Christopher Nolan's Batman: A Hero for the One-Percent?

Ron Phillips / Warner Bros.

If every generation gets the superhero it deserves, what does it say about us that the latest iteration of the Dark Knight is a conflicted billionaire in a tuxedo pursuing an ex-pensive crime-fighting hobby?

Four years after his last outing, Christian Bale returns to his bat suit in The Dark Knight Rises (in theaters July 20), the final installment of director Christopher Nolan's trilogy. The buzz around the highly guarded film is that Nolan has shifted his political messages (which are, to his credit, never black or white, red or blue). Just as he demonstrated that caped vigilantes could still be relevant post-9/11—that they could not only echo a changed world but reveal something new about it—he's now reflecting the fractured culture of our new decade back at us.

Batman's new nemesis, Bane (Tom Hardy), is literally a mass of muscle, a one-man mob, but his real threat is that he's the charismatic leader of a collective. He leads a crowd; he inspires and commands followers. By contrast, Batman/Bruce Wayne starts to look like a privileged 1 percenter, a bourgeois capitalist facing an angry city. There's a storm coming, Selina Kyle warns him, "and when it hits, you're all gonna wonder how you could live so large and leave so little for the rest of us."

And so Batman himself will have to change, to attune himself to the new mood and new language of the city and its crowds, if he's going to survive. Sound familiar? It was perhaps easier terrain for Nolan to navigate when real-world concerns began to overlap with the film. News broke that Nolan was shooting footage around the Occupy Wall Street protests last year, and in November 2011 Occupy protesters shone a Bat signal at a New York skyscraper, replacing the familiar insignia with "99%" and consciousness-raising slogans.

In the run-up to its release, The Dark Knight Rises incorporated two new forms of communication into its viral campaign: the language of the Occupy street chant, led by the repeated phrase "mic check," and the hashtags and tweets that spread like wildfire through a series of street protests, from the Arab Spring to the London riots of 2011. Fans of the new film were invited to lend their own voices to a mob chant for the soundtrack, then encouraged to tweet images of Bat-graffiti from around the world. Nolan was harnessing the power and energy of the contemporary "hivemind," the collective intelligence of online fans, and The Dark Knight Rises shows that this crowd power can be both liberating and dangerous.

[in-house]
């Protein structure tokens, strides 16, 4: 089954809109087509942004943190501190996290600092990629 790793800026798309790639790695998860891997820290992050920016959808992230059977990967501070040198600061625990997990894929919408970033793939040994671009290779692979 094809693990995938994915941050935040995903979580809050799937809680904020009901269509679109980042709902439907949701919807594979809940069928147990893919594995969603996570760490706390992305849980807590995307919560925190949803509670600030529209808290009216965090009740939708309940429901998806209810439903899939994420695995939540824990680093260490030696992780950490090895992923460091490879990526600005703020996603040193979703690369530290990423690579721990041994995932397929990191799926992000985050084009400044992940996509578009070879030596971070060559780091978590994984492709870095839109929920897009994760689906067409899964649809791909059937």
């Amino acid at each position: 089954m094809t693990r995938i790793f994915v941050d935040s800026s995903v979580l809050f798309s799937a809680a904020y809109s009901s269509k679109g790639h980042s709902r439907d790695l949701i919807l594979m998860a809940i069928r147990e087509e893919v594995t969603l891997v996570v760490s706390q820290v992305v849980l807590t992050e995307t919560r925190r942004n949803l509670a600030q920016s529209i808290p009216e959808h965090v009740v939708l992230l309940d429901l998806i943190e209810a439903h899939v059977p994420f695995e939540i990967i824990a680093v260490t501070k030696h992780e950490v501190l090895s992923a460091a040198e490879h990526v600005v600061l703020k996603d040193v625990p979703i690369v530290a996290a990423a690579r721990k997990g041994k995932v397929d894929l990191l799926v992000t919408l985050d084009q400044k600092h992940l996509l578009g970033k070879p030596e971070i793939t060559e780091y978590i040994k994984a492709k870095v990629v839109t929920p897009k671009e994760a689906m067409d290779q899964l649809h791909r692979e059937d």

Batman's specialty has always been his ability to stay current by changing with the times. When he first appeared in 1939, his stories mixed Warner Brothers gangster-movie grit with the European Gothic of German expressionism. In 1943, the first Batman film serial gave the Dark Knight's detection an unpleasant, and thankfully brief, anti-Japanese propaganda tone. Then it was Batman's turn to become mainstream America's enemy in 1954, as the character and his sidekick Robin were examined at a Senate sub-committee hearing, accused of encouraging homosexuality among young boys. In the late 1960s, Batman went pop, both on Adam West's high-camp TV show and on Andy Warhol canvases. But the 1970s, '80s, and '90s turned his palette dark again, taking him down to the shadowy street level through graphic novels like Frank Miller's The Dark Knight Returns. By the end of the century, it seemed as if Batman, thanks to the animated series and his role alongside Superman, Flash, and Green Lantern, was shifting back toward the light.

That didn't last long. The world really did change, in the space of a few seconds, on Sept. 11, 2001, and for a while superheroes almost seemed redundant, pointless, even tasteless. How could we watch costumed characters swinging around skyscrapers and knocking down city blocks when real-life horror had hit New York?

Somehow Nolan managed to do it with a deft touch. His Gotham City is New York or Chicago shifted a little into comic-book territory, but still recognizable and real. Gotham takes the good and the bad of our major cities, digs into our hopes and worries, and throws them up on a big screen. And, sometimes, the figure projected from our shared cultural concerns is a mob (Bane's army) or a monster (Joker).

In 2008's The Dark Knight, Joker, played by Heath Ledger, was a terrorist, and the key question became: how far can we go to fight terror with terror? Are we justified in taking the gloves off—as Batman does when he has Joker locked in an interview room—and beating a suspect in a ticking-bomb scenario, brutalizing one person to potentially save the lives of others?

Nolan has always made us find our own answers, and the ambiguity could be what made the trilogy such a success. With the presumed end of his Dark Knight, we'll have to turn back to films that rely more on CGI spectacle than introspection. His Batman is a complex hero—walking the border between law and order, terror and counterterror, the people and the privileged. That's why we keep coming back to his stories, to tell us something about our world and all its dilemmas. He's no clean-cut Superman, but he's the hero—and sometimes anti-hero—America needs.